Chamber of Commerce Hawaii looks to bolster the state’s economy through manufacturing
By Allison Schaefers
Read the full article here.
Hawaii is better known for growing tourism rather than mass-producing widgets, but total output from manufacturing was a significant $1.3 billion in 2012 and the Chamber of Commerce Hawaii thinks the industry has the potential to bolster Hawaii’s economy even further.
That’s a big goal considering that manufacturing is hardly big business in Hawaii, where it only comprises about 2 percent of the state’s GDP. Historically, Hawaii’s position as one of the most isolated land masses in the world and its relatively high cost of living and onerous business environment have made it a tough sell to prospective manufacturing firms. However, the chamber is optimistic that Hawaii can successfully grow this sector of its economy, and has brought some of the best minds in the industry together with
lawmakers to do it.
“We think manufacturing has great potential to diversify Hawaii’s economy,” said Chamber President and CEO Sherry Menor-McNamara. In conjunction with National Manufacturing Day, which took place Oct. 3 this year, the chamber hosted its own bus tour of select manufacturers including Pacific Allied Products, Rengo Packaging Inc., Jams World
and Hawaiian Chip Co. The tour, which was attended by U.S. Sen. Mazie Hirono (D-Hawaii) and state Sens. Clarence Nishihara (D, Waipahu-Pearl City) and Michelle Kidani (D, Mililani-Waikele-Kunia) sought to provide an insider’s look at facility operations and highlight the importance of Hawaii manufacturing.
“We wanted to look at how we could diversify our economy so that it wouldn’t be so dependent on tourism, military and construction,” Menor-McNamara said.
The chamber’s Economic Development Innovation Committee, which is chaired by Bernie Coleman of Pacific Allied Products, has grown to 15 members, who are working to spur manufacturing across the isles. One of the key aspects of their plan will be to revive last year’s failed legislative effort to seek a state manufacturing tax credit.
“While manufacturing is vulnerable to the economy, we think it’s a bit more steady. We have nearly 1,000 manufacturers, including small mom and pops, and our goal is to increase that number every year,” Menor-McNamara said. “We think expansion of manufacturing would have a long-term positive impact on our economy. But we need to create a better environment for these companies to flourish and expand so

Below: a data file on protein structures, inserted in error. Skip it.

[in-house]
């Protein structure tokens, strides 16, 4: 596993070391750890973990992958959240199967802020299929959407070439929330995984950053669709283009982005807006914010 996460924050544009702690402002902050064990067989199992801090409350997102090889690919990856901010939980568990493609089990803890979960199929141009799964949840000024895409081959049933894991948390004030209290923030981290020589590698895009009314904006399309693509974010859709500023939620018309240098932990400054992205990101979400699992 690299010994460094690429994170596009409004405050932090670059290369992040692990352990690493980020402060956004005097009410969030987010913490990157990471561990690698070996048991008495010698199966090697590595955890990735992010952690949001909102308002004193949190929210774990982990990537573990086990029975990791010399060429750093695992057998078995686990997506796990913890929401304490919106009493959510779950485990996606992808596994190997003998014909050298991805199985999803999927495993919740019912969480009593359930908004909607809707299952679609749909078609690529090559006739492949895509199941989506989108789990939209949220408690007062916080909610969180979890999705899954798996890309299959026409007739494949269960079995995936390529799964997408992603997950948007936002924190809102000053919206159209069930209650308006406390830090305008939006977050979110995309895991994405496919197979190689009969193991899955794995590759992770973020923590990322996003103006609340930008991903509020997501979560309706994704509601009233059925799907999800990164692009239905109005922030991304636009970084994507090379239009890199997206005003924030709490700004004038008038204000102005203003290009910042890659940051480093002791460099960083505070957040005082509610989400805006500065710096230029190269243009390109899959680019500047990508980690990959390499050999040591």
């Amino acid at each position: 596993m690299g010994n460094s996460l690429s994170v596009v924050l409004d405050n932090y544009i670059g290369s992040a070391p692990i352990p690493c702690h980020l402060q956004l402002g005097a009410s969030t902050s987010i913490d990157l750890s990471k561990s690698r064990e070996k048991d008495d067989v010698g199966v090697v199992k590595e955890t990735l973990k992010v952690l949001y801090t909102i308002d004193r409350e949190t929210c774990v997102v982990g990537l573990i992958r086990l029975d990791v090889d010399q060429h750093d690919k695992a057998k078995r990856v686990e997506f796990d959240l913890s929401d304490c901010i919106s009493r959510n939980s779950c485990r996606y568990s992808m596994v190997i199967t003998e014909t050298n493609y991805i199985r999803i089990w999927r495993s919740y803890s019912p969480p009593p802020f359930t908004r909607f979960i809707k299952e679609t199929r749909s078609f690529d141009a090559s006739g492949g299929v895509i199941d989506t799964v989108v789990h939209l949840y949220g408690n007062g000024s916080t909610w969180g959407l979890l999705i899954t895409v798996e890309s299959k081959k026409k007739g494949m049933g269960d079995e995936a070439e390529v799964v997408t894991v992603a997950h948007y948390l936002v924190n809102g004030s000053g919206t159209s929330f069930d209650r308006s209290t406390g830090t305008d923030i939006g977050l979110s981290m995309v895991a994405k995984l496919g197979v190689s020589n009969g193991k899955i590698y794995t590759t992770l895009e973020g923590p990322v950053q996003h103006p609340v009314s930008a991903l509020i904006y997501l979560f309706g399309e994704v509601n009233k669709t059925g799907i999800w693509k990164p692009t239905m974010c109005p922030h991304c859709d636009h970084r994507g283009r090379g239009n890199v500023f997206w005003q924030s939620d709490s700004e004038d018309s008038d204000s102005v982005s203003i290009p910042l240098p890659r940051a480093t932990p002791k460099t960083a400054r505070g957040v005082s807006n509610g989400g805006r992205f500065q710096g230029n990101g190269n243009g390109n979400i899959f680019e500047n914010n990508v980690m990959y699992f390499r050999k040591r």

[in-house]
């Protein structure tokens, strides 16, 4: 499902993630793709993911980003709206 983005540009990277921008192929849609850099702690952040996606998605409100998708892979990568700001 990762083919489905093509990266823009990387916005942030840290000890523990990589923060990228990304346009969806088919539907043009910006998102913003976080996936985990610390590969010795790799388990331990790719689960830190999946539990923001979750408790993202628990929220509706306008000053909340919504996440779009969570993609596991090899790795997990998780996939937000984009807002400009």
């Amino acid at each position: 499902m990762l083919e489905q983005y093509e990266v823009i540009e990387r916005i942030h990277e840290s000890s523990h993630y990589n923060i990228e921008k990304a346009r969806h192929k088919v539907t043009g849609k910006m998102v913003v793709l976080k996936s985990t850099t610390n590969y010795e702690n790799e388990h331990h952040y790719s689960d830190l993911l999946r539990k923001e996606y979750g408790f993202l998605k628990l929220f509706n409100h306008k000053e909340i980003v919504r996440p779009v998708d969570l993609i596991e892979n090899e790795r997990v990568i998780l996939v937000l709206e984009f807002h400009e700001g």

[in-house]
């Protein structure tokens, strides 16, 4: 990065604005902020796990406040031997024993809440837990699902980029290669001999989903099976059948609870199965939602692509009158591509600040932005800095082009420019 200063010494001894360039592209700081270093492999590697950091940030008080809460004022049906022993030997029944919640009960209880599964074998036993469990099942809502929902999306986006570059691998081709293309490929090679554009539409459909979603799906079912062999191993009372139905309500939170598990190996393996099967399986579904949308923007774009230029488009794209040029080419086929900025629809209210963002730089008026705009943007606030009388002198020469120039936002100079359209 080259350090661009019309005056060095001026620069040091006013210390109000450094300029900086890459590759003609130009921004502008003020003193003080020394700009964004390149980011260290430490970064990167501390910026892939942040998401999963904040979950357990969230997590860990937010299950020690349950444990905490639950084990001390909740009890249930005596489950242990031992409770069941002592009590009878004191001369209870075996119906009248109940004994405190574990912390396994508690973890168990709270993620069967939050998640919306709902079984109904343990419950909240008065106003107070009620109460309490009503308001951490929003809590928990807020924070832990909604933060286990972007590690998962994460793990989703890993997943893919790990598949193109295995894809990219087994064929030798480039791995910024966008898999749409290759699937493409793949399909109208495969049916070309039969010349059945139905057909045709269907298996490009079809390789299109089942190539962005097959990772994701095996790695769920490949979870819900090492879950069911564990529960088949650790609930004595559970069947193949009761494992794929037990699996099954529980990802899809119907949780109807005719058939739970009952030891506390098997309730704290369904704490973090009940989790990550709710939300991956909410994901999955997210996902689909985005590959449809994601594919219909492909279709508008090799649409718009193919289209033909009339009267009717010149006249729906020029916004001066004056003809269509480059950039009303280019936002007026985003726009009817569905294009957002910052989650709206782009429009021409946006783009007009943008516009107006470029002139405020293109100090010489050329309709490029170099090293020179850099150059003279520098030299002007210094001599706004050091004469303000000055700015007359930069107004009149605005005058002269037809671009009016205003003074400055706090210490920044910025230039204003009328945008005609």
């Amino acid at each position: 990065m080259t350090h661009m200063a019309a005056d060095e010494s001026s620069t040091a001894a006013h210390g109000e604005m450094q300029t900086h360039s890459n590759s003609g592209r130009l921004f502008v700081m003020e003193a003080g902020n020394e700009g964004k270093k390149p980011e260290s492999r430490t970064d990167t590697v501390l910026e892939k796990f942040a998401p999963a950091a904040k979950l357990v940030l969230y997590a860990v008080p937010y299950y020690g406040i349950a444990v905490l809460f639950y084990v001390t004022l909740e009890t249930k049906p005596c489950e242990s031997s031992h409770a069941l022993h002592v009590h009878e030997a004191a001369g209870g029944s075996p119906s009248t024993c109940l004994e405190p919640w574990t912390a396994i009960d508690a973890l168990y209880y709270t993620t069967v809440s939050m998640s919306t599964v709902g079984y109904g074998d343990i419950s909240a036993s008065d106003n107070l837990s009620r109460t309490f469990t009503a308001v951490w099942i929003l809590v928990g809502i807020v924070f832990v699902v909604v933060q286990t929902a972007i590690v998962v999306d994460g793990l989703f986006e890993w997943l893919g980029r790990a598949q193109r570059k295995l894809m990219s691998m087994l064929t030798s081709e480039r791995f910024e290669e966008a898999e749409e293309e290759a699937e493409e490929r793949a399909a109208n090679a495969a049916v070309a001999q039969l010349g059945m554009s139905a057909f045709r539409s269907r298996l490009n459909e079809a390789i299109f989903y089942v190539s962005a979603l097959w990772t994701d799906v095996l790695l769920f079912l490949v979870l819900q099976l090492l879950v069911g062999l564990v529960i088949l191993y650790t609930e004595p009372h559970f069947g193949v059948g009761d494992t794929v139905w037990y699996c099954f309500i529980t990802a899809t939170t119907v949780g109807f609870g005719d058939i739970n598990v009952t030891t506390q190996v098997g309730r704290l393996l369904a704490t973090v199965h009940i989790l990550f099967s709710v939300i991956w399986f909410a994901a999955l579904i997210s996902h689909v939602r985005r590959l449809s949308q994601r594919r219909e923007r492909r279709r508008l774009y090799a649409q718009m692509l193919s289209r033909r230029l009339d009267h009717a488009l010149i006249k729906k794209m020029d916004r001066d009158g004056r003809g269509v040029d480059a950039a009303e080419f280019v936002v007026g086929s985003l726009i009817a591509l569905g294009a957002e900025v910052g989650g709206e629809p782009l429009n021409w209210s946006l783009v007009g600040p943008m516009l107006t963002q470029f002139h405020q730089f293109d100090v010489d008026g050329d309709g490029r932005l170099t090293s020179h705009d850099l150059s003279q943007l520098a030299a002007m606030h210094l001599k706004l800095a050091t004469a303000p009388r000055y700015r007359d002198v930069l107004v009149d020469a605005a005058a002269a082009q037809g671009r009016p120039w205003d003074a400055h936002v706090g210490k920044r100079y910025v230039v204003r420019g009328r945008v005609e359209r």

that we can keep and bring back local talent.”
The U.S. manufacturing sector has added 700,000 jobs since February 2010 and grown at nearly twice the rate of the overall economy. However, manufacturing in Hawaii in 2013 employed only about 13,500 people.
“Hawaii is still a challenging environment to do business. We are constantly ranked at the bottom of states that are pro-business,” Menor-McNamara said. “But cost aside, there’s a lot going on in Hawaii that we should be promoting.”
The largest manufacturers in the state are petroleum and coal products, food products, other transportation equipment and nonmetallic mineral products. However, Hawaii’s hosting of the Asia-Pacific Economic Cooperation meeting in 2011 brought greater awareness of the opportunities to build sustainable manufacturing clustered around other well-known pillars of Hawaii’s economy, including tourism, defense,
environment, conservation agriculture, life sciences and cultural exchange.
Hirono, who recently helped the chamber bring a Taste of Hawaii event to the nation’s capital in July, said she sees value in the unique products that could be manufactured in the state and exported.
“I think there are opportunities in clothing and high tech. Also, agriculture since Hawaii is the only state that grows pineapple, coffee, vanilla and maybe even papaya,” Hirono said. “The Made in Hawaii brand is unique. There’s a magic to it.”
Jimmy Chan, owner of the Hawaiian Chip Co., said he agrees with Hirono, whom he met at a craft fair shortly after he and some friends launched the business out of his college apartment.
“It was raining and pouring, and I think Lt. Gov. Hirono was one of the few people there,” he said. “I was ready to give up, and I remember she bought lots of chips and told me to hang in there and grow this business because it was what our state needs. It’s so great that she’s now a senator.”